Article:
Transformative technologies: ground stone tool biographical changes and early metal use in Cyprus

  • Ellon M. Souter (University of Manchester)
  • Date 5 April 2018 Time
  • Address Van Steenis Building Einsteinweg 2 2333 CC Leiden

What happens to traditional technologies as novel, and assumedly better, materials and methods are introduced? How are transformations in these technologies bound up in the formation and negotiation of new social relations?

A wide range of changes occur over the Chalcolithic and Bronze Age periods in Cyprus. Key among these are the introduction of metal and its subsequent intensification. Ground stone tools are abundant on sites of this time period, they are reported to change as new metal types are introduced and have also been related to various stages in metal-working. Their close analysis, therefore, has the potential to shed light on the above questions, yet their social role is rarely explored.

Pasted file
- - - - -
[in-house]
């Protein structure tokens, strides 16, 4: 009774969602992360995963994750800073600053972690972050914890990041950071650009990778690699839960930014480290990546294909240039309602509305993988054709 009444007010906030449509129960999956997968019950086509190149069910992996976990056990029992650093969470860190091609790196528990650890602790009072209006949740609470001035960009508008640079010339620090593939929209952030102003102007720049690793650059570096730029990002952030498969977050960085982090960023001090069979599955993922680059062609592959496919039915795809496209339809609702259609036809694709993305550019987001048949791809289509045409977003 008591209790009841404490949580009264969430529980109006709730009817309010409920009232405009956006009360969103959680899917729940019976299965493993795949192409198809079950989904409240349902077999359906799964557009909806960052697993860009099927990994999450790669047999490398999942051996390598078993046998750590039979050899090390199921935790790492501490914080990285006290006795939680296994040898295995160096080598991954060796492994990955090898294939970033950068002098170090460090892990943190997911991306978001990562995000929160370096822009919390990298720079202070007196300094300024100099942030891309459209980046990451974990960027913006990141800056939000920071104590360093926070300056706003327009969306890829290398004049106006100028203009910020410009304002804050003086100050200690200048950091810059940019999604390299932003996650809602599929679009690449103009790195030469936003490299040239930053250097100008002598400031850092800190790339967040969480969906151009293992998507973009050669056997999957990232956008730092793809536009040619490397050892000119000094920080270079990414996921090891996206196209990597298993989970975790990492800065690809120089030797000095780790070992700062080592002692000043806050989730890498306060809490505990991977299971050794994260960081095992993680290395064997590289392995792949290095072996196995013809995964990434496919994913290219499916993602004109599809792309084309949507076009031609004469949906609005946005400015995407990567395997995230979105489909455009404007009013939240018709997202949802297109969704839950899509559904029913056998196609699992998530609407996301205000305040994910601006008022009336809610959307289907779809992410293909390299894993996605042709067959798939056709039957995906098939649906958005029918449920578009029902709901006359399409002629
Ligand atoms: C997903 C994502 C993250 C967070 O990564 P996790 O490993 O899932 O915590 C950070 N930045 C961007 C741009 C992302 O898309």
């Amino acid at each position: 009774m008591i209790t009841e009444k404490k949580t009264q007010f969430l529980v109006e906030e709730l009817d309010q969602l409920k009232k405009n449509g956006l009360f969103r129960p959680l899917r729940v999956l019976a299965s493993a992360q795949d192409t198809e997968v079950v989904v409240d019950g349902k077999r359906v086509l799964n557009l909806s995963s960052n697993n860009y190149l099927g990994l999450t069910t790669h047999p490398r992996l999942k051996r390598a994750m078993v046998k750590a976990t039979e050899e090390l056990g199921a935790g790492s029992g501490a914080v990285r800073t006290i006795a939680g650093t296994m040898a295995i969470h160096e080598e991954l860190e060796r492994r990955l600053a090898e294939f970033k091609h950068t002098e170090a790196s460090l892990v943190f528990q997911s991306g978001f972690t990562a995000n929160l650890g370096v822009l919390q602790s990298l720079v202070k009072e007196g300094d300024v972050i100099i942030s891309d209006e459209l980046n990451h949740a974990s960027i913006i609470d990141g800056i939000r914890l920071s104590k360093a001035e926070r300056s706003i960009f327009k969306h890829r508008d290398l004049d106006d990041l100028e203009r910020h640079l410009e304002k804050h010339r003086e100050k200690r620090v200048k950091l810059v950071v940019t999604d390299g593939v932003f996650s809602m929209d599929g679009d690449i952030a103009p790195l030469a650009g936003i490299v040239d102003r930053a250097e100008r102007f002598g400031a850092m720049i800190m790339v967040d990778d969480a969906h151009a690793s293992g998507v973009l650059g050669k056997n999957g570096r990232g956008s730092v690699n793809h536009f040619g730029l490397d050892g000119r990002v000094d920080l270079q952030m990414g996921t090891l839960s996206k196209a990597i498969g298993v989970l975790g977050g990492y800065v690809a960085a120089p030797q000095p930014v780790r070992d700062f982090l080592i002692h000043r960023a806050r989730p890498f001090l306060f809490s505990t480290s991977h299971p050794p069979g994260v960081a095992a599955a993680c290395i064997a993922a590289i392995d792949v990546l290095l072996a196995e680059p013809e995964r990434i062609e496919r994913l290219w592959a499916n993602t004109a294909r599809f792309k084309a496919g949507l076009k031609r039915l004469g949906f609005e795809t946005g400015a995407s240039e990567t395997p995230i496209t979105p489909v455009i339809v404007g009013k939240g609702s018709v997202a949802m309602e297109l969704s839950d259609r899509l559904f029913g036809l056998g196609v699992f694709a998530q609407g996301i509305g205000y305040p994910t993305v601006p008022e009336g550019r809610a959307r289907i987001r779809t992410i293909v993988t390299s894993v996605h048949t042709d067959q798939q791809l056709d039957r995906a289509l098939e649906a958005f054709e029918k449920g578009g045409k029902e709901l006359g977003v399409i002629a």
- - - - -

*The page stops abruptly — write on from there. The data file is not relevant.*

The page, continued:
This study focuses on ground stone tools from secure settlement contexts. Central to this research are two sites in western Cyprus; Kissonerga-Mosphilia and Kissonerga-Skalia. Together they represent continuous settlement in this locale over the period of early metal use on the Island (3500-1600BC). Comparative sites were also drawn upon, including Chalcolithic Chlorakas-Palloures. Analysis concentrated on identifying and sequencing different forms of wear, as well as tying objects back to their context of recovery. This methodology was designed to provide a more comprehensive understanding of the relationships that existed between crafter and crafted, user and tool, through the objects life history. Some preliminary results, specifically from the Kissonerga dataset, are presented in this paper.